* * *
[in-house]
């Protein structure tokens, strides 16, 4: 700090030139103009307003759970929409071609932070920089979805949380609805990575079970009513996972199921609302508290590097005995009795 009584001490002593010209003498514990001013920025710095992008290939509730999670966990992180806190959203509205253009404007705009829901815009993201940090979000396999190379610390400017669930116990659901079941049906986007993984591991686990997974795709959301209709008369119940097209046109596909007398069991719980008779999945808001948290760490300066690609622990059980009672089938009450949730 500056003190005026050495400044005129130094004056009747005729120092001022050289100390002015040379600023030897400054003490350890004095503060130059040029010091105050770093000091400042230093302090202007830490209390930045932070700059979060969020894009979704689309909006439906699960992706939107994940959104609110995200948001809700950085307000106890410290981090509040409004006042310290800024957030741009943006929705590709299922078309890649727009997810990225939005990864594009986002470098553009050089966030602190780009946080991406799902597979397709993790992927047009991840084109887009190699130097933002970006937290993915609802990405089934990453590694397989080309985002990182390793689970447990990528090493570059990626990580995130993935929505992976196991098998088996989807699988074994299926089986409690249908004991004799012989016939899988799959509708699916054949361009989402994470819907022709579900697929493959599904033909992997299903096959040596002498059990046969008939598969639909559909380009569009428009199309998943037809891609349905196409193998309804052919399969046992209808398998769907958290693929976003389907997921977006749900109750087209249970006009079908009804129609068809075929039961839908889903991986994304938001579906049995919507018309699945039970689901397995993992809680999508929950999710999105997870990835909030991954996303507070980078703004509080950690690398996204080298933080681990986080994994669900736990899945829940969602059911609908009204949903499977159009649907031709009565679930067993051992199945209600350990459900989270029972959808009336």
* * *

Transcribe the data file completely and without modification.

[in-house]
């Protein structure tokens, strides 16, 4: 700090030139103009307003759970929409071609932070920089979805949380609805990575079970009513996972199921609302508290590097005995009795 009584001490002593010209003498514990001013920025710095992008290939509730999670966990992180806190959203509205253009404007705009829901815009993201940090979000396999190379610390400017669930116990659901079941049906986007993984591991686990997974795709959301209709008369119940097209046109596909007398069991719980008779999945808001948290760490300066690609622990059980009672089938009450949730 500056003190005026050495400044005129130094004056009747005729120092001022050289100390002015040379600023030897400054003490350890004095503060130059040029010091105050770093000091400042230093302090202007830490209390930045932070700059979060969020894009979704689309909006439906699960992706939107994940959104609110995200948001809700950085307000106890410290981090509040409004006042310290800024957030741009943006929705590709299922078309890649727009997810990225939005990864594009986002470098553009050089966030602190780009946080991406799902597979397709993790992927047009991840084109887009190699130097933002970006937290993915609802990405089934990453590694397989080309985002990182390793689970447990990528090493570059990626990580995130993935929505992976196991098998088996989807699988074994299926089986409690249908004991004799012989016939899988799959509708699916054949361009989402994470819907022709579900697929493959599904033909992997299903096959040596002498059990046969008939598969639909559909380009569009428009199309998943037809891609349905196409193998309804052919399969046992209808398998769907958290693929976003389907997921977006749900109750087209249970006009079908009804129609068809075929039961839908889903991986994304938001579906049995919507018309699945039970689901397995993992809680999508929950999710999105997870990835909030991954996303507070980078703004509080950690690398996204080298933080681990986080994994669900736990899945829940969602059911609908009204949903499977159009649907031709009565679930067993051992199945209600350990459900989270029972959808009336």